Intemperate language


It is one thing to argue issues of substance but quite another to use intemperate language against a sitting President.

We have said before and will continue to repeat that vituperative language takes away from otherwise well intended discourse. It instead colours opinion and sidelines the message that may have been intended.

Our politicians must realize that Zambia is a pawn in the larger scheme of economic commerce and trade. We are a dispensable  cheap commodity supplier to be dispensed off at the whim and caprice of the large global mineral traders.

Glencore, for example has decided to suspend operations in Zambia and Congo in order to remove more than 400,000 tonnes  of copper from the market in order to shore up dwindling commodity prices.

This is a decision made at boardroom level in Switerzerland without any consideration to the real effect on the  lives of miners and all those connected in the supply chain to the mine. The prime  motivation is profit and profit alobe.

 Glecore has made the decision in order to slash its debt burden by US$10billion and to issue $2.5billion in shares.

As expected the market responded positively. Within hours of the announcement of the measures to suspend operations in Zambia and  Congo DRC. According to Financial Times shares rose by more than 10 percent.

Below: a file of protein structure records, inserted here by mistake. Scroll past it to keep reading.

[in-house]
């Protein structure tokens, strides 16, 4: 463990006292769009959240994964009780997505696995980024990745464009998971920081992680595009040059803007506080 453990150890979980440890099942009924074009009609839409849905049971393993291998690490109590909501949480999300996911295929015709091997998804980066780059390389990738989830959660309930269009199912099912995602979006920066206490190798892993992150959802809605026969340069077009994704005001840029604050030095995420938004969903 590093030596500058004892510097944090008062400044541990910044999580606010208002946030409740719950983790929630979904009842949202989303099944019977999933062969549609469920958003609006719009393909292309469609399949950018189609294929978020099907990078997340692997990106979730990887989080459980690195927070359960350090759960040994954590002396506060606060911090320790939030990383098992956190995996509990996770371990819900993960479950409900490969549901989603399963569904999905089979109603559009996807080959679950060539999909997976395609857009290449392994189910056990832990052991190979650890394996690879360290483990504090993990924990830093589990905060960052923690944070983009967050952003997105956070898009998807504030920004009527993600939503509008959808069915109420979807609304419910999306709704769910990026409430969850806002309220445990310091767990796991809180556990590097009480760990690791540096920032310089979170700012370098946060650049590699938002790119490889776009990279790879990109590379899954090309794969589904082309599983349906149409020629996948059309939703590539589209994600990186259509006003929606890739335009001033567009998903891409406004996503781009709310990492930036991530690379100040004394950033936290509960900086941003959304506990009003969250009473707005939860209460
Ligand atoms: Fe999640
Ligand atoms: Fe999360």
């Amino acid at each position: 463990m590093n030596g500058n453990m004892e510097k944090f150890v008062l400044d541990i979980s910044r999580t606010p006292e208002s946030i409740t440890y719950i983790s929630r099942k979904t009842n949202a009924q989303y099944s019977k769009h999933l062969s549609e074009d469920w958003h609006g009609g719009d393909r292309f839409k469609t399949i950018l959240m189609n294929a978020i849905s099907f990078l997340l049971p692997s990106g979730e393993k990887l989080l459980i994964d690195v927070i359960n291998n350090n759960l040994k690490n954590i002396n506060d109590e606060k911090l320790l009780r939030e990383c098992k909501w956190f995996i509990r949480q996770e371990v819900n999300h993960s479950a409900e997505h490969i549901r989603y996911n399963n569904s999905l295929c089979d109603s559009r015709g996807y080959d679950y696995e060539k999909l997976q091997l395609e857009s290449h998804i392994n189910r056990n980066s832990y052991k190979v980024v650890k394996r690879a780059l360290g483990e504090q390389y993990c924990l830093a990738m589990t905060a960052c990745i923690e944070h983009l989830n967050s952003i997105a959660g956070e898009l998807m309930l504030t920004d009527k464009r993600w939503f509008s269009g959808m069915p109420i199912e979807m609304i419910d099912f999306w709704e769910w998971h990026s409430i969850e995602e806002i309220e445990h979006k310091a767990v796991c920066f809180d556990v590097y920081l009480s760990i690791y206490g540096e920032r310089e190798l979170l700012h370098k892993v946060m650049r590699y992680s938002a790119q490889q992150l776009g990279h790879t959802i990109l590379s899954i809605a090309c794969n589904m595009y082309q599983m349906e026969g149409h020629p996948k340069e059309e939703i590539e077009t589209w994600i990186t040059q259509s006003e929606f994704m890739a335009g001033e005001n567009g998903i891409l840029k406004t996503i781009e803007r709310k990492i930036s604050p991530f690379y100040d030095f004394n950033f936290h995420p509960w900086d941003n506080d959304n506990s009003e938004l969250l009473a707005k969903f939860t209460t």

At the same time Copper prices on the London Stock Exchange fell in early trding with three months copper down more than 2 percent at $5,120 per tonne.

Glencore’s planning is simple, logical and intended for the benefit of the bottom line and share holders interest. The company is issuing $2.5billion news shares, cutting dividends, selling assets and is even contemplating to sell a stake in its agricultural unit.

According to Glencore CEO Ivan Glasenberg and CFO Steven Kalmin the measures they have taken “Have been designed to sensibly accelerate the leverageing of our balance sheet, maximize future cashflow generation in the current weak commodity price environment and substantially improve our financial and credit metrics, stability and strength in the event of a prolonged weaker pricing environment.”

We are in essence collateral damage.

This grand scheme does not include the worker who is collateral and dispensable to the entire exercise.

That is why it is shocking and quite irreverent that our politicians should freely personalize and attribute global trends to the individual character of the President, to the extent of suggesting the influence of alcohol.

The Financial Times recognizes the negative effect of the global commodity  decline and shares the course Glencore is taking because of the  “rout in commodity markets and the slow down in China”s economy, the second biggest in the world. Prices of copper, a key product for Glencore, hit a six-year low last month.”

They acknowledge that the company shares fell some 54 percent and suffered a first half year loss of $676million.

In contrast we have no such charity for our fellow Zambians because they happen to be political leaders who must be attacked for political gain at all costs.

No. Politics must have some modicum of morality and decency.